1436. Pneumonia Management and Outcomes in a Medical Intensive Care Unit Pre- and Post-Implementation of an Antimicrobial Stewardship Program
Session: Poster Abstract Session: Antimicrobial Stewardship: Interventions
Saturday, October 10, 2015
Room: Poster Hall
Background: The purpose of this study was to assess the impact of an antimicrobial stewardship program (ASP) on de-escalation from broad empiric coverage for pneumonia in a medical intensive care unit (MICU).

Methods: This was a retrospective cohort study of adult patients admitted to the MICU during selected months from 2009 to 2014 with a diagnosis of pneumonia who received antibiotics for at least 72 hours.  Patients were separated into two groups based on whether the MICU admission was before or after implementation of a hospital-wide ASP in April 2011.

Results: A total of 99 patients were included in the final analysis: 49 in the pre-ASP group and 50 in the post-ASP group.  Approximately 60% of patients in each group had healthcare-associated, hospital-acquired, or ventilator-associated pneumonia, and for these patients the most common empiric regimen was the triple combination of vancomycin, piperacillin-tazobactam, and ciprofloxacin.  For the entire cohort, the rate of any de-escalation (75.5% vs 76.0%) was similar between the groups; but for patients started on triple antibiotics, significantly more finished treatment on three antibiotics in the pre-ASP group than in the post-ASP group (44.8% vs 9.1%, p = 0.005) and more finished treatment on one antibiotic in the post-ASP group (41.4% in the pre-ASP group vs 68.2% in the post-ASP group, p = 0.059).  The mean time to initial de-escalation (4.3 vs 4.1 days) was similar between groups; however, there was a trend for shorter time to final de-escalation (5.7 vs 4.6 days) in the post-ASP group.  Although the 30-day mortality rates were similar (16.3% vs 14.0%), the 30-day hospital readmission rate was significantly decreased in the post-ASP group (16.3% vs 2.0%, p = 0.012), and there was a suggestion of decreased total duration of antibiotic therapy (10.0 vs 8.5 days) and MICU length of stay (9.2 vs 6.7 days).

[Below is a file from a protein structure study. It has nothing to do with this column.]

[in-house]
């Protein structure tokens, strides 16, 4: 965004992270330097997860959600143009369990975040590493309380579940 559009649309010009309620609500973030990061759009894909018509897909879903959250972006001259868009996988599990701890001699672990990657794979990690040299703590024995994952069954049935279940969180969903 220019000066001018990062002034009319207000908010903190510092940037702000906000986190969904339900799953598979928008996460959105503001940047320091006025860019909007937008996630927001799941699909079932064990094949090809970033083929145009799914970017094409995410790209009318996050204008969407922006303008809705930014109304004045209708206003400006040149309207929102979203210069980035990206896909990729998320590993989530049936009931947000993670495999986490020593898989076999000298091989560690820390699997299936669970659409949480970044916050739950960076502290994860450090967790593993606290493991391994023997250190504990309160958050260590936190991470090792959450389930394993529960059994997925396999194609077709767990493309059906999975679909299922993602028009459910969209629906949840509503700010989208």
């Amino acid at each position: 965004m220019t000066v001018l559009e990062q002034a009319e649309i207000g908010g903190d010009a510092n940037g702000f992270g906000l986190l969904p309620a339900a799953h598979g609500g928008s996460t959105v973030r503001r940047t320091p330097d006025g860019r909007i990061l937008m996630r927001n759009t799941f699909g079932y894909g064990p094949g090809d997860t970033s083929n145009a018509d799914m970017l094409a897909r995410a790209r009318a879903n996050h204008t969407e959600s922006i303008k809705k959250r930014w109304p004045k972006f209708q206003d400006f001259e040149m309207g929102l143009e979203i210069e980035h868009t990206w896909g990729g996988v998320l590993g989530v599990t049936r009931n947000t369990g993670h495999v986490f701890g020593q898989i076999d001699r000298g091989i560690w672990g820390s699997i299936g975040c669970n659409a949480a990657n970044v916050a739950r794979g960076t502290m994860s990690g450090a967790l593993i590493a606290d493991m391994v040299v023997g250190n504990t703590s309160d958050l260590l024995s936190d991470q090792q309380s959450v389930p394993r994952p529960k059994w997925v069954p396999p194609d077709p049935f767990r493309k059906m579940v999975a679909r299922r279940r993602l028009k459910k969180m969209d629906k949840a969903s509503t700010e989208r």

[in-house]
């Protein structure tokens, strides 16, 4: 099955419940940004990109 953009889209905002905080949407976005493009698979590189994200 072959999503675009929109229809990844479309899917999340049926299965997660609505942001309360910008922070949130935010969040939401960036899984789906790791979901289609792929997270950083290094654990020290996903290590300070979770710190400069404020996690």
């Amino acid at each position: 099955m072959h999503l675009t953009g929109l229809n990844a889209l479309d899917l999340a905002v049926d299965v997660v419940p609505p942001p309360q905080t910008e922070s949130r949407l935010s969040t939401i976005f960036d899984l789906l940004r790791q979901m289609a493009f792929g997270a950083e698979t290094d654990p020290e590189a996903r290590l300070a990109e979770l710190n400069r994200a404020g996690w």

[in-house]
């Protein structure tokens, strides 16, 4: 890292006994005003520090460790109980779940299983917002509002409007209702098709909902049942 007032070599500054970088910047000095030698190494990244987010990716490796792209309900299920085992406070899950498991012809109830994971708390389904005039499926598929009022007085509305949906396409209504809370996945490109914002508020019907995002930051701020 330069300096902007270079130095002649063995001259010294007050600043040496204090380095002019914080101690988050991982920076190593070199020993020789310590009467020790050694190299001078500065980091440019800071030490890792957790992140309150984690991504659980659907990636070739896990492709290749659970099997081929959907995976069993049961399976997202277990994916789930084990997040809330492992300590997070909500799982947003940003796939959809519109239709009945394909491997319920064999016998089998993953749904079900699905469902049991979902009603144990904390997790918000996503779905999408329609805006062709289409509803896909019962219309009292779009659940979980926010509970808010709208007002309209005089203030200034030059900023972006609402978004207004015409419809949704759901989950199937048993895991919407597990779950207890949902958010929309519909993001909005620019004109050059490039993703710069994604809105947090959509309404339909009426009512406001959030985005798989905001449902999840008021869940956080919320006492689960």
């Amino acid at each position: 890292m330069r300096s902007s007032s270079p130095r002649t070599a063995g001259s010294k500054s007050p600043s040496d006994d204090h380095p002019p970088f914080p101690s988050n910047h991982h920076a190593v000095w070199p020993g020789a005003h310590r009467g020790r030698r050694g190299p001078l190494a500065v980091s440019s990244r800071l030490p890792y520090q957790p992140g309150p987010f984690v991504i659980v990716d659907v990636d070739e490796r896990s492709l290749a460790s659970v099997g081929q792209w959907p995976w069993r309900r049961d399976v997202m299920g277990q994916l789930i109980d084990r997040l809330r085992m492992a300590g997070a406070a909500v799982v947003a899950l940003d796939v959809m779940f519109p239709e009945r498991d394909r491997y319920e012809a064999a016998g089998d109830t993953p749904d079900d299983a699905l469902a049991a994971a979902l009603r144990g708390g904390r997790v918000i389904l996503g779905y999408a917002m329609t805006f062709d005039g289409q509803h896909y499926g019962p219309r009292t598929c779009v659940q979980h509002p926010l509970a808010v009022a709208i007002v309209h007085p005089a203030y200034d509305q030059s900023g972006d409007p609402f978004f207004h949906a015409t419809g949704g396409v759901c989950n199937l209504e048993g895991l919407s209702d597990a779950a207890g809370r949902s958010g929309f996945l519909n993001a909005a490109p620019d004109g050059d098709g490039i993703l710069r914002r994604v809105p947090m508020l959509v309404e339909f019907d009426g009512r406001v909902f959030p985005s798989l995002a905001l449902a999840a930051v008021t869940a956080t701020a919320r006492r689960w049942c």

Conclusion: Implementation of an ASP was associated with fewer pneumonia patients who were started on three antibiotics finishing on triple therapy and a lower rate of hospital readmission for the entire study group, along with trends to shorter time to final de-escalation of antibiotics, decreased duration of antibiotics, and shorter MICU length of stay, all of which are consistent with the goals of stewardship.

Michael Lehr, PharmD1, Jihye Kim, PharmD1 and Michael Katzman, MD, FIDSA2, (1)Pharmacy, Penn State Hershey Medical Center, Hershey, PA, (2)Internal Medicine, Penn State Hershey Medical Center, Hershey, PA

Disclosures:

M. Lehr, None

J. Kim, None

M. Katzman, None

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